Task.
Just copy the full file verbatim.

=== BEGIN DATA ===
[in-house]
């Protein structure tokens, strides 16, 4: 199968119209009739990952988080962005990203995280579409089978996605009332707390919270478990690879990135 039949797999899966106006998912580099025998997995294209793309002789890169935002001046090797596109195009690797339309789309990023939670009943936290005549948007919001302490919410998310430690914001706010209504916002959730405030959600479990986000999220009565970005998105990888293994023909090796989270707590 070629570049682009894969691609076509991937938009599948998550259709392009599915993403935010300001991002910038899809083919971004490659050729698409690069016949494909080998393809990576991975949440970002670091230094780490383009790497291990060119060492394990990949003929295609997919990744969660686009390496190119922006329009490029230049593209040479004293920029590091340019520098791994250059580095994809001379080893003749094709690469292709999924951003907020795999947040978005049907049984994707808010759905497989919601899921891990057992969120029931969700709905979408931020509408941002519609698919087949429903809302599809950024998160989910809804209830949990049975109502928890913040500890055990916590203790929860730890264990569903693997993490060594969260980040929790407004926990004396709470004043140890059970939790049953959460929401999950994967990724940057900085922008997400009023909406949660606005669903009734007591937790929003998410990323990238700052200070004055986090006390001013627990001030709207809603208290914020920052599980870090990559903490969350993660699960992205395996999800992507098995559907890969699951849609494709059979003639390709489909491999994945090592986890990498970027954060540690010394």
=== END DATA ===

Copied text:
[in-house]
């Protein structure tokens, strides 16, 4: 199968119209009739990952988080962005990203995280579409089978996605009332707390919270478990690879990135 039949797999899966106006998912580099025998997995294209793309002789890169935002001046090797596109195009690797339309789309990023939670009943936290005549948007919001302490919410998310430690914001706010209504916002959730405030959600479990986000999220009565970005998105990888293994023909090796989270707590 070629570049682009894969691609076509991937938009599948998550259709392009599915993403935010300001991002910038899809083919971004490659050729698409690069016949494909080998393809990576991975949440970002670091230094780490383009790497291990060119060492394990990949003929295609997919990744969660686009390496190119922006329009490029230049593209040479004293920029590091340019520098791994250059580095994809001379080893003749094709690469292709999924951003907020795999947040978005049907049984994707808010759905497989919601899921891990057992969120029931969700709905979408931020509408941002519609698919087949429903809302599809950024998160989910809804209830949990049975109502928890913040500890055990916590203790929860730890264990569903693997993490060594969260980040929790407004926990004396709470004043140890059970939790049953959460929401999950994967990724940057900085922008997400009023909406949660606005669903009734007591937790929003998410990323990238700052200070004055986090006390001013627990001030709207809603208290914020920052599980870090990559903490969350993660699960992205395996999800992507098995559907890969699951849609494709059979003639390709489909491999994945090592986890990498970027954060540690010394």